It’s not just students who would benefit from this project. Employees at Carolina would benefit from more connections to campus. There is a lack of parking on campus, and many employees cannot afford to live in Chapel Hill. For those living in Durham, light rail could be the solution to their commute issues. DOLRT would connect directly to campus from multiple stations in Durham, with multiple park and ride lots at these stations.
Finally, light rail would be beneficial for both congestion and the environment. Leaving campus during rush hour is a frustrating experience that I wouldn’t wish upon anyone. With light rail as an option, cars could be removed from the road and commute times could clear up a bit. With the growth of alternative energy sources, light rail is less likely to have an impact on our environment compared to gasoline. Light rail is an investment in our future, and we should invest in a way that minimizes the impact on our environment. Light rail would benefit both the town and the gown, and we should support it.
Crystal ball protection
Sen. Rand Paul, a doctor, (R-KY) has just introduced an Obamacare replacement (S.222, the Obamacare Replacement Act).
This freedom-loving bill empowers us to take control over our health care needs and rising insurance costs by tapping our psychic abilities. Who needs Obamacare’s “government dictates” when magic is in the air?
“If your crystal ball doesn’t portend pancreatic cancer, pick this skimpy low-cost coverage. If tick-borne lyme disease or liver destroying Hepatitis C is not in the cards, choose this high-deductible bargain. If you don’t have sweaty night visions of stepping off a curb into the path of a bus, this is the $25,000 lifetime capped budget plan for you.”
I thought the whole point of health insurance is that we can’t predict the future, therefore we need protection against any number of unforeseen illnesses or injuries that can land us in the poorhouse, or worse, an early grave.
Sen. Paul’s crystal ball approach to health insurance reform mocks the very existence of an industry he insists we can’t live without ... an industry no longer capable of delivering as promised.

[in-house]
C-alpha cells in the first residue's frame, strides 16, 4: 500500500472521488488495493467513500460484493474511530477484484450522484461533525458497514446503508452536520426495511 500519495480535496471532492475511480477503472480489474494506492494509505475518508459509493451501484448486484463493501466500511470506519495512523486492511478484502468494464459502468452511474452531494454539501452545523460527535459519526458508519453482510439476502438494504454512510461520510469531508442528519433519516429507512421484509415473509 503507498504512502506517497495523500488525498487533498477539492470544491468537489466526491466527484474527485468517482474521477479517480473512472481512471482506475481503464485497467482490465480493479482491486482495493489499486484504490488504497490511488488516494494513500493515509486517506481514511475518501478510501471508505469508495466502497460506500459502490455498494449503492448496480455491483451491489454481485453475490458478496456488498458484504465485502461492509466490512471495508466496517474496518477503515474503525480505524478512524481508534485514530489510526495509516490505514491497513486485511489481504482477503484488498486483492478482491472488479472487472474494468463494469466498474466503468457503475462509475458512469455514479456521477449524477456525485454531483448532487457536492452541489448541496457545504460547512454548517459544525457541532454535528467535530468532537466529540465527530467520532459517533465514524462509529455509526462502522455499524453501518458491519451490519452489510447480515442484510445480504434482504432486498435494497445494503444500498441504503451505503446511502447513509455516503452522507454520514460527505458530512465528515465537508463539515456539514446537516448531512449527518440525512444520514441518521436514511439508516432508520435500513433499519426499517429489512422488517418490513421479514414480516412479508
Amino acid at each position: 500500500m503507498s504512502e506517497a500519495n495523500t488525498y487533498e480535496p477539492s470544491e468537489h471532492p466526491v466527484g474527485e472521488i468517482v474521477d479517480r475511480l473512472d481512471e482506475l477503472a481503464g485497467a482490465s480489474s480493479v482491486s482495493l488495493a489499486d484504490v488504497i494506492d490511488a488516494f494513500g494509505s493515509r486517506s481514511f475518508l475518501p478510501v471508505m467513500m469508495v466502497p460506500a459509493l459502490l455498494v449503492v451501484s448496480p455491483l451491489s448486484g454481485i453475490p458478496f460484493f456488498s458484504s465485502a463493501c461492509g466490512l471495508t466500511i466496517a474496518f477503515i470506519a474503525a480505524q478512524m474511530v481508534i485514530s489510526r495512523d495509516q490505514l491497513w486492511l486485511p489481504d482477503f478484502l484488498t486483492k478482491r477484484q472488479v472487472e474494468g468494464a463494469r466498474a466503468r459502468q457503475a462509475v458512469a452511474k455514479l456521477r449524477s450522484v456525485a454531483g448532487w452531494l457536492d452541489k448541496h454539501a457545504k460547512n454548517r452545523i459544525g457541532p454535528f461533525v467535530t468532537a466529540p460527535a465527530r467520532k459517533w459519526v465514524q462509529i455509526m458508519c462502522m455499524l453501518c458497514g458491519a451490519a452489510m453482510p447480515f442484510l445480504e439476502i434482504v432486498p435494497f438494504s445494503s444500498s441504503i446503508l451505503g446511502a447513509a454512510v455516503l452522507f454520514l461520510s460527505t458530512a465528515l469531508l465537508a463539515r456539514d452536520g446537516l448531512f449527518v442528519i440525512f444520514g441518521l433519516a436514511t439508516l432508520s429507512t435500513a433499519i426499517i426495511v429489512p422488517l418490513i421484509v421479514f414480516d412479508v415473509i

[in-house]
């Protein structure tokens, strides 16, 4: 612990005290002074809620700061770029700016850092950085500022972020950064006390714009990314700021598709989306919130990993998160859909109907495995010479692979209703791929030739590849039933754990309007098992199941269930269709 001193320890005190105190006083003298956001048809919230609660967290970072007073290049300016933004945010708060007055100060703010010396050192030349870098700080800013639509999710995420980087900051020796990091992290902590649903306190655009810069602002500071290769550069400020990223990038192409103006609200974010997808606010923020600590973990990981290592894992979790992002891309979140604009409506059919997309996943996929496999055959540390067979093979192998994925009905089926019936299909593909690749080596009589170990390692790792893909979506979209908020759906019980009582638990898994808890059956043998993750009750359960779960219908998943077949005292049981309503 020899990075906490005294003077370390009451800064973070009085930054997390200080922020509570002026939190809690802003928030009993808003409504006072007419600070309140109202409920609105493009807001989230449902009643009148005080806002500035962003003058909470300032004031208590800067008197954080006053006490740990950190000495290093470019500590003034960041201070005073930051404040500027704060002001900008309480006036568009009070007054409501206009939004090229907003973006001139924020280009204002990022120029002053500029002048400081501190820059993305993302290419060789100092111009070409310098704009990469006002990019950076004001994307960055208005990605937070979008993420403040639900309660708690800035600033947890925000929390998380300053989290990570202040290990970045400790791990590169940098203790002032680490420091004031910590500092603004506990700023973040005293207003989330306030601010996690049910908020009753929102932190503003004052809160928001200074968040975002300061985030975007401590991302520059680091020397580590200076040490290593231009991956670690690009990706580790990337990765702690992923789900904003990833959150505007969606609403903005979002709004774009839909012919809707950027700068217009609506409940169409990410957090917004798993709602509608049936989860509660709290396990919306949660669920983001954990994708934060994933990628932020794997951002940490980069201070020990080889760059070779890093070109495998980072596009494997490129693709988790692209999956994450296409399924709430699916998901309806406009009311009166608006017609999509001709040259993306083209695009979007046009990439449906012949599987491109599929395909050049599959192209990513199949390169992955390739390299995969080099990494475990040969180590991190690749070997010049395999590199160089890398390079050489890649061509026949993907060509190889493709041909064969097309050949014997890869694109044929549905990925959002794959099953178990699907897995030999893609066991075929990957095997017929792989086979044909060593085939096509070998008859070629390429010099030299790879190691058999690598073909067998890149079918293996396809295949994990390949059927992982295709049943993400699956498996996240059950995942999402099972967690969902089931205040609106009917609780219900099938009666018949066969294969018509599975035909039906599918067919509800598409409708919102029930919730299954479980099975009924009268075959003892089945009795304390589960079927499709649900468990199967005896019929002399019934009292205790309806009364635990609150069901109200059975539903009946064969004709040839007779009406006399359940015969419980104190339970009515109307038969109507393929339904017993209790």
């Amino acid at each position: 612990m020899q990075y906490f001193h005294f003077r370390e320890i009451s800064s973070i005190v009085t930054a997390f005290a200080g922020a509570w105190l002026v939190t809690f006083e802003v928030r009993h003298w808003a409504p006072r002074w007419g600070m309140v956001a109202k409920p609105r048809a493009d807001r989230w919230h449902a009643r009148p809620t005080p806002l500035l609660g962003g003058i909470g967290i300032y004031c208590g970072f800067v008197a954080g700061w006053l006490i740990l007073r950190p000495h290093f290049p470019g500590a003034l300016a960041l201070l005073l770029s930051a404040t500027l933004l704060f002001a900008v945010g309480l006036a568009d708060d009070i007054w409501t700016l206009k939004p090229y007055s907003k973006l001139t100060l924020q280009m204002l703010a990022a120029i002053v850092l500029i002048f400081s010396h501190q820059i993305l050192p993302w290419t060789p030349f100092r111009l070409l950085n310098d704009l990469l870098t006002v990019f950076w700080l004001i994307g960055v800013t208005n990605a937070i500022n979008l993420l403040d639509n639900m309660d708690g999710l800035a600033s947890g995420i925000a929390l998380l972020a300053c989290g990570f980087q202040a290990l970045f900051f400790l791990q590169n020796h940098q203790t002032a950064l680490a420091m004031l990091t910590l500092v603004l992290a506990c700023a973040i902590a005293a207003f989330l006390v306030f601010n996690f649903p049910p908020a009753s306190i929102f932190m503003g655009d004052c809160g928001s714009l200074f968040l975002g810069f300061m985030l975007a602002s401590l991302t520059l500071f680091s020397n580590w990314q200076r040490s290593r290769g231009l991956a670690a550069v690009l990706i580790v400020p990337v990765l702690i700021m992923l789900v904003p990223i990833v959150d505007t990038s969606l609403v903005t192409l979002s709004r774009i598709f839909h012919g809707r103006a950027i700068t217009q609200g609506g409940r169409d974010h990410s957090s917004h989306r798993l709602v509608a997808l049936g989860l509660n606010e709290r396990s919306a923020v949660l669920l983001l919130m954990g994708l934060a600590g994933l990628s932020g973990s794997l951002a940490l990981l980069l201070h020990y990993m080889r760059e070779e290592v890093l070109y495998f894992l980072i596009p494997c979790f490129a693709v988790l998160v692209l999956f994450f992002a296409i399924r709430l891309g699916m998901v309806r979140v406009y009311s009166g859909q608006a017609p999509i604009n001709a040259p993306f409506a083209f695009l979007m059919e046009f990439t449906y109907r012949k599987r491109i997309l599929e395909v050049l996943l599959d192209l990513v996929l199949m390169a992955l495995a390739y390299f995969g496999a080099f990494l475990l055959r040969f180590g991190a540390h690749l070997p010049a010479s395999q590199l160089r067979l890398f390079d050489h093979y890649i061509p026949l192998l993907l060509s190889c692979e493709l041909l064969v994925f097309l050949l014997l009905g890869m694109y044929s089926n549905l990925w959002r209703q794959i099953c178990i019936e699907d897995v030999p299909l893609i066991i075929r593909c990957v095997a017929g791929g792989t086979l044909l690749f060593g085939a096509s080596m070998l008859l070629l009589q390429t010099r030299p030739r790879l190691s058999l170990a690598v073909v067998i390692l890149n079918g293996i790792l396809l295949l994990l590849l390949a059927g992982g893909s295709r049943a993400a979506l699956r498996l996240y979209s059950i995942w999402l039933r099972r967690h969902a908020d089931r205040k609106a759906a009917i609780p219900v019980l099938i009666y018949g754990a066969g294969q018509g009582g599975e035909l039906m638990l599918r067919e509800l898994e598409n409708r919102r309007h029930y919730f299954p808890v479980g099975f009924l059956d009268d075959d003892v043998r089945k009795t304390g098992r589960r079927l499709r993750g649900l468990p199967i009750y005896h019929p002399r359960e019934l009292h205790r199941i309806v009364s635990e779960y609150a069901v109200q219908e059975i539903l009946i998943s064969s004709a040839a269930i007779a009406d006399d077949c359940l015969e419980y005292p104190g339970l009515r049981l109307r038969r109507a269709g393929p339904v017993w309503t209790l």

Keep it up, senator. You’re making a solid case for single-payer (Medicare-for-all).
Where were our senators?
Where were North Carolina’s senators? I am disappointed neither Sen. Thom Tillis nor Sen. Richard Burr held a town hall during the President’s Day recess.
In my opinion, choosing against a town hall is a missed opportunity. North Carolina is a purple state. I suggest that no party has a mandate to govern – Sen. Burr won by only a 5.8 percent margin (one of the 10 narrowest margins in 2016 Senate races). Citizens – myself included – have demonstrated an interest with phone calls, letters, public meetings and more. If those are the essential duties of a citizen, I contend hosting a town hall falls under our Senator’s essential duties.
Apart from cabinet positions and the Supreme Court, I wanted to discuss Tillis’ experiences on the Judiciary Committee and Burr’s plan for the Intelligence Committee. I was ready to listen and provide feedback.
I get it – they wanted to avoid what could be an uncomfortable meeting. But this avoidance only fuels the feeling of unrest. Not only do I feel unheard, but I am also insulted our senators chose to shirk their responsibility.
Time to replace bath house
I was unable to attend the Feb. 13 Coffee with Council Meeting at the Hillandale Resource Center, but want to convey my support for the replacement of the Duke Park Bath House with an Open Air Pavilion.
The Duke Park Bath House has been boarded up since late 1993 when the pool closed, over 23 years ago! It is a minor miracle that it has not been vandalized or burned to the ground.
Please make 2017 the year that this decaying structure is replaced with the picnic/pavilion plans that were developed for the sight and approved by the Duke Park Neighborhood Association.